Editor’s Letter – Issue 147

March 2020

Hamlin Lovell
Originally published in the February | March 2020 issue

In March 2020 the average hedge fund has seen an intra-month drawdown of 8.6% to March 20th, according to HFRX data. This is pretty close to the full calendar month loss of 8.7% seen in August 1998, based on HFRI data, which goes back to 1990. This should be seen in the context of global equity markets losing circa 35% over five weeks. Thus, the industry’s beta to equities has been about 0.25, or closer to 0.2 using daily data, according to Ken Heinz of HFR. 

Hedge funds have generally offered some degree of diversification by losing less than long only equities, and a handful of hedge fund managers have generated absolute profits. Volatility managers with a long volatility bias and those offering tail risk strategies have sometimes posted extraordinary returns. The CTA industry is starting to show some degree of “crisis alpha”, with strategies run by managers including Campbell & Company, Eckhardt and Systematica putting up particularly strong numbers. Some discretionary commodity traders such as Pierre Andurand, Doug King of The Merchant Commodity Fund, and Stephen Smethurst of Zafiro Capital, have also been well positioned for the collapse in oil prices. In broader discretionary macro strategies, Brevan Howard has also continued its strong performance. In equity long/short, managers who have been bearishly biased for some time, including Crispin Odey and John Horseman, have profited, as have those, including Sandler Asset Management, on the Lyxor platform, who have pivoted to a more tactical short stance.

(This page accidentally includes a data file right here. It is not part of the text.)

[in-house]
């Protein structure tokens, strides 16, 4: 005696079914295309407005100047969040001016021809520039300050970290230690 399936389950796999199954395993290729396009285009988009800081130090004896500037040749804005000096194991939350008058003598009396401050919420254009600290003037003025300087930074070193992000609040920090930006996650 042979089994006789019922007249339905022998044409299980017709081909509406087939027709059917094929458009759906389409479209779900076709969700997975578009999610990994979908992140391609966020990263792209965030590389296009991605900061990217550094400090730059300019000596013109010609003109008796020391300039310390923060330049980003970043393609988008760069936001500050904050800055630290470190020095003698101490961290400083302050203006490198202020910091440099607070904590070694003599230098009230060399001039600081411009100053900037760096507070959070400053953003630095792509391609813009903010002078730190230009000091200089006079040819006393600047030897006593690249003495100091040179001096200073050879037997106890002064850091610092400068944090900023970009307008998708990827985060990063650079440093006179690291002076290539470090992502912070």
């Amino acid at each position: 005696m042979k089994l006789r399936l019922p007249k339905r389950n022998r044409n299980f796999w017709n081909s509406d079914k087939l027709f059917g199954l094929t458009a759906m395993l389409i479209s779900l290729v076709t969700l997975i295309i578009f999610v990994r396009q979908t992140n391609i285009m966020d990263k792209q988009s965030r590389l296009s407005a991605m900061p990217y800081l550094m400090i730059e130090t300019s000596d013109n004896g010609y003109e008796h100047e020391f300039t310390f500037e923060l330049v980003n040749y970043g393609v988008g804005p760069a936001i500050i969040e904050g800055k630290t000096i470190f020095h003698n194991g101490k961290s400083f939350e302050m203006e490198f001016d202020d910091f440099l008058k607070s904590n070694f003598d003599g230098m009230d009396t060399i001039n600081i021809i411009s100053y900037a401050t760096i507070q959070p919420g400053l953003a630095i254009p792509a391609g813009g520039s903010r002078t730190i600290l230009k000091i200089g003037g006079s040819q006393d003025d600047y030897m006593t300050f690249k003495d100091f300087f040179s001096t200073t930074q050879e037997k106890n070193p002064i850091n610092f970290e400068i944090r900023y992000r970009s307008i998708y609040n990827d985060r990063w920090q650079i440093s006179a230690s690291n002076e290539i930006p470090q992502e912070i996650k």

Cover of The Hedge Fund Journal Issue 147

Where managers have seen a setback, what are their chances of recovering losses and exploiting a new opportunity set? Some arbitrageurs have seen losses on wider spreads, but if merger deals go through to completion at original offer levels, these losses should be recovered. It remains to be seen whether the coronavirus pandemic will be deemed a material adverse change and allow some bidders to renege on deals. Some credit and convertible arbitrage strategies seeing sharp drawdowns could snap back if related instruments re-converge and if their lines of leverage remain intact.

Wider credit spreads now mean that even unleveraged credit strategies could generate quite attractive returns where managers are confident about avoiding defaults. But a wave of defaults could finally unleash the new distressed debt cycle that many managers have been waiting for for some years. Some deals could involve a degree of partnership with governments taking stakes in distressed firms, as was the case in 2008 with the banking sector. Man Group says, “the coronavirus (‘COVID-19’) pandemic has set off a chain of events that, in our view, could lead to the largest global distressed credit cycle in a generation”. This might be focused on travel and tourism sectors, but could also include energy producers reeling from the oil price crash. Distressed investing is well established in the US, but far smaller amounts of capital are chasing opportunities in Europe and emerging markets.

Hedge fund managers with a versatile skill set could generate returns from more idiosyncratic situations, different from the beta-driven markets of the past decade.